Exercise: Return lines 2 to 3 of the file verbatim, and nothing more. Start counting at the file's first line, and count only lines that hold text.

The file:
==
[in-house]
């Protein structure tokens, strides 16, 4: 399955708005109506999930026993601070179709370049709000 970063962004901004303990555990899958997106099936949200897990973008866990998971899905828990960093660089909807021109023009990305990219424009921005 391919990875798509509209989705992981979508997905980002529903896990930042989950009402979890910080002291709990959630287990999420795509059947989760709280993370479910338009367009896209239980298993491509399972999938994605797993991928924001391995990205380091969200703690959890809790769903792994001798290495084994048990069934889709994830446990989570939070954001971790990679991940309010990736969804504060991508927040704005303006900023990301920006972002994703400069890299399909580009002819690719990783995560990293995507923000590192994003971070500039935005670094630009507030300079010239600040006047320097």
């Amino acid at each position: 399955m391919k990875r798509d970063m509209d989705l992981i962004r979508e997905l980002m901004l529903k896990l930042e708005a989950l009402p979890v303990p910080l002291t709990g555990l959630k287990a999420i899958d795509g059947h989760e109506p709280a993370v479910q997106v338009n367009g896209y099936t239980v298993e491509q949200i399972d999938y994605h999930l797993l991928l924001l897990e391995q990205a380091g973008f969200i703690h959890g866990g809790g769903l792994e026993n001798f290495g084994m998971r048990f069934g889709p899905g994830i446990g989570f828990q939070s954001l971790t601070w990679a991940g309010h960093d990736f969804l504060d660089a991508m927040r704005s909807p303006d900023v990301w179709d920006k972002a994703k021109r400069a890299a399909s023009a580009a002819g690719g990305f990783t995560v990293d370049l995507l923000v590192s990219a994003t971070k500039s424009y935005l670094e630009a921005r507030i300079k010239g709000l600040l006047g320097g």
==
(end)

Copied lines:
């Protein structure tokens, strides 16, 4: 399955708005109506999930026993601070179709370049709000 970063962004901004303990555990899958997106099936949200897990973008866990998971899905828990960093660089909807021109023009990305990219424009921005 391919990875798509509209989705992981979508997905980002529903896990930042989950009402979890910080002291709990959630287990999420795509059947989760709280993370479910338009367009896209239980298993491509399972999938994605797993991928924001391995990205380091969200703690959890809790769903792994001798290495084994048990069934889709994830446990989570939070954001971790990679991940309010990736969804504060991508927040704005303006900023990301920006972002994703400069890299399909580009002819690719990783995560990293995507923000590192994003971070500039935005670094630009507030300079010239600040006047320097």
């Amino acid at each position: 399955m391919k990875r798509d970063m509209d989705l992981i962004r979508e997905l980002m901004l529903k896990l930042e708005a989950l009402p979890v303990p910080l002291t709990g555990l959630k287990a999420i899958d795509g059947h989760e109506p709280a993370v479910q997106v338009n367009g896209y099936t239980v298993e491509q949200i399972d999938y994605h999930l797993l991928l924001l897990e391995q990205a380091g973008f969200i703690h959890g866990g809790g769903l792994e026993n001798f290495g084994m998971r048990f069934g889709p899905g994830i446990g989570f828990q939070s954001l971790t601070w990679a991940g309010h960093d990736f969804l504060d660089a991508m927040r704005s909807p303006d900023v990301w179709d920006k972002a994703k021109r400069a890299a399909s023009a580009a002819g690719g990305f990783t995560v990293d370049l995507l923000v590192s990219a994003t971070k500039s424009y935005l670094e630009a921005r507030i300079k010239g709000l600040l006047g320097g």